Gadhafi′s spy master arrested, says Mauritania | News | DW | 17.03.2012
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Gadhafi's spy master arrested, says Mauritania

Mauritania says it has arrested the late Moammar Gadhafi's former Libyan intelligence chief Abdullah al-Senoussi, who is wanted by the International Criminal Court in The Hague.

The fugitive al-Senoussi was arrested at Nouakchott airport while bearing a Malian passport, said Mauritanian's state news agency AMI. He had arrived from Casablanca, Morocco, on a regular flight.

Al-Senoussi disappeared last August when Libya's armed revolt - accompanied by mainly French and British airstrikes conducted under a UN mandate to protect civilians - ended Gadhafi's 42-year rule.

Since June last year, the ICC had sought the spy master - and Gadhafi's son Seif al-Islam - for allegedly masterminding attacks on civilians in the uprising's early phase, which began in the city of Benghazi. Moammar Gadhafi himself was killed by rebel fighters in October.

If al-Senoussi is handed over to the Hague-based court, he would be its first suspect formally indicted for alleged atrocities in Libya.

Chief prosecutor of the International Criminal Court Luis Moreno-Ocampo speaks at a news conference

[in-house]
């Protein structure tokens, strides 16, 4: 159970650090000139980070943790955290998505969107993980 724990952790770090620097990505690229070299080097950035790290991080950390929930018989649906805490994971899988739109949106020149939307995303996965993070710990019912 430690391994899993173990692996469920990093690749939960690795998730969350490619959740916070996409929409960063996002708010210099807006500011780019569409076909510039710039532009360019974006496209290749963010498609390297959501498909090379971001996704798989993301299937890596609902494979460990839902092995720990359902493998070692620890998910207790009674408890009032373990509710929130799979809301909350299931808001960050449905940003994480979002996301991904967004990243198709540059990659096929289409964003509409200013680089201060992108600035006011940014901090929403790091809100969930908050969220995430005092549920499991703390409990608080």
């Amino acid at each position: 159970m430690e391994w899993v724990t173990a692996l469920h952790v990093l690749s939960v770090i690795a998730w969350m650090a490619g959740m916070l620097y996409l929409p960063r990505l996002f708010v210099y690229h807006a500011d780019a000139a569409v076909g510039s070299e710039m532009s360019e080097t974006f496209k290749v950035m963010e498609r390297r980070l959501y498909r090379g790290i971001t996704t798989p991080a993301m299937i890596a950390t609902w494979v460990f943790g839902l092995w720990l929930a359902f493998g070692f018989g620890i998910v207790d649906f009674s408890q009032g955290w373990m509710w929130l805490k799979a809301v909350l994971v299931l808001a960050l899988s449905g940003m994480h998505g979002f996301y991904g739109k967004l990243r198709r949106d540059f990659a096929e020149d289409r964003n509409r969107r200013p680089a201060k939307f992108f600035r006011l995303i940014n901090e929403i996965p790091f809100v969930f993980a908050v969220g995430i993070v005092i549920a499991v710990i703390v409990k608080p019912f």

Seeking Libyan suspects - ICC chief prosecutor Luis Moreno Ocampo

In Tripoli, a spokesman for Libya's new government, the National Transitional Council (NTC), which wants to try Seif al-Islam on its own, told Reuters on Saturday that it had just received confirmation of al-Senoussi's arrest in Mauritania.

The NTC has stated it wants al-Senoussi extradited to Libya to face justice despite the ICC warrant. "There are demands from the ICC and France to get al-Senoussi, but the priority is to deliver al-Senoussi to Libya," said NTC spokesman Mohammad al-Harizy.

Trail vanished in desert

Last year, when Gadhafi's regime collapsed, his inner circle reportedly fled deep into the Sahara desert, some toward Mali and Niger.

Seif al-Islam was captured in November and has been held in isolation since then by Libya's new government. The NTC also claimed at the time that former rebels had captured al-Senoussi in the Al-Guira region in Libya's south. But, no photographs emerged and that trail seemingly petered out.

The ICC's original warrant documents said al-Senoussi had been "one of the most powerful and efficient organs of repression in Muammar Gadhafi's regime."

Al-Senoussi had previously been sought by France as one of six Libyans convicted in absentia for the 1989 bombing of a French UTA passenger airliner over Niger. All 170 people on board, including 54 French nationals, were killed. In 1999, a Paris court convicted the six and sentenced them to life imprisonment.

ipj/rc (AP, dpa, AFPE, Reuters)

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